Today’s review will be the start of something a little different for the Hass Haus of Horror. While some of our team works on the podcast for the Stephen King series, Castle Rock, I’ll be doing a series of reviews for the incredibly talented Comika Hartford’s, Grey Area. Comika is an actress, writer, producer, and director in the indie film scene and her work speaks for itself. As the series goes on we’ll be taking some time to introduce you to the people bringing Grey Area to life. It’s not often that we have the opportunity to really get to know the ins and outs of the films and series that we love. With Grey Area, we’ll get to know the characters on a totally new level, getting a look into who they are from the people that know them best, the actors and actresses portraying them and the writer and director responsible for creating them. As a writer, specifically for my own films, I always wish I could give that little extra bit of insight into who my characters are and the additional depth that drives their decisions but there often isn’t time and it becomes a story for another time. It is my hope that being able to do that for Grey Area will give you that much deeper of a connection with the characters Hartford has provided for us.

Here is a bit about the series from the writer and director, herself.

The story revolves around Ariel Price, a prosecutor with a perfect conviction record. When she encounters accused murderer Idris Grange, her transformation begins our descent into the unseen spiritual landscape that eventually envelopes all of the characters. The question is always “Is this madness or faith?”

The series launches at full speed right out of the gate. It feels like a cross between The X Files and Law and Order with a bit of the dark intensity of The Prophecy, thrown in to pull it all together. Grey Area’s premiere wastes no time in establishing itself as a series to get hooked on. Comika Hartford makes for an absolutely terrifying lawyer and demon in “Ariel Price”, going from terrifying to terrified in between heartbeats, and I genuinely cannot wait to see where she takes this character. Her soon to be “victim”, “Eric Griffin”, played with truly disgusting smugness by Mitch Costanza, gives us some insight into the kind of evil we can be expecting on this series. Unfortunately, it’s “The Angel”, played with an incredibly commanding presence by Skyler Cooper, who I desperately wanted to see more of but was given the least amount of screentime.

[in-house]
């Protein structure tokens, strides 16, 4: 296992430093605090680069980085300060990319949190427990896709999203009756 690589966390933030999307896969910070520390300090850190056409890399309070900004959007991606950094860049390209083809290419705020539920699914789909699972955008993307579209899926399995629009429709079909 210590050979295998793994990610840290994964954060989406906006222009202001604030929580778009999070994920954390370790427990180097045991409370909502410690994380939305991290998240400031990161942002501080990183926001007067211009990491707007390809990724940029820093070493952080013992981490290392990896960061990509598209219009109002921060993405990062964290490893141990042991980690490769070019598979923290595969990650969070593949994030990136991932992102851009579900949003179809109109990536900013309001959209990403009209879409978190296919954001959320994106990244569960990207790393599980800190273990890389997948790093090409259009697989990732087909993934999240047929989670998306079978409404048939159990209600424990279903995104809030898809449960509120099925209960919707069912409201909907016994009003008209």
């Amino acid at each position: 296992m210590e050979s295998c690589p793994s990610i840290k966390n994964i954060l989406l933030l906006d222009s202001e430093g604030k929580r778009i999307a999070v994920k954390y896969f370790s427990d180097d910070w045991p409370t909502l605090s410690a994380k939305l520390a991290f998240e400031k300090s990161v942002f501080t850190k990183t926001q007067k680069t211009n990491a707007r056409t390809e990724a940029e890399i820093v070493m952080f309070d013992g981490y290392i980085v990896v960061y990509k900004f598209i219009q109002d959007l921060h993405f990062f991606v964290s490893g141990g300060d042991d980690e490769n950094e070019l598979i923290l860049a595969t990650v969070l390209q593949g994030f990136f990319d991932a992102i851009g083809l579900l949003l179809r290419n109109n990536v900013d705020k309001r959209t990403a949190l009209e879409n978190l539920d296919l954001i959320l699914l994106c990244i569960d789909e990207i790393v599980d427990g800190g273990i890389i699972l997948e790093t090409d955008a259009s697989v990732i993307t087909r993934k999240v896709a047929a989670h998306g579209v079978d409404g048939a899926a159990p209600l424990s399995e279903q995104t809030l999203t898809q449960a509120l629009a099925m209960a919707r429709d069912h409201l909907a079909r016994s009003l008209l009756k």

And now for some technical talk. I am very happy to say that this series has done a phenomenal job with their technical work. The editing is smooth and the post-production visual work is fantastic. Throughout the short, the title cards are integrated into the shots and it looks phenomenal. Far too many short web series suffer from a desire to utilize visual effects that are out of their reach and there is nothing like that here. Each visual effect is clean, professional, and looks on par with anything you’d see on Supernatural or The X Files. The sound work, cinematography, direction, and performances were all phenomenal. From a technical standpoint, this short is very well done and feels as good or better than what some of the bigger networks are putting out.

It should be pretty apparent that I am really happy with what I’ve seen of The Grey Area and where I think that it’s headed. I am a long time fan of Law and Order, The X Files, and Supernatural. While these are all series that have influenced The Grey Area it still feels wholly new and unique. The crew behind this series is incredibly talented and it shows in every minute of this episode. I really cannot wait to see what comes next.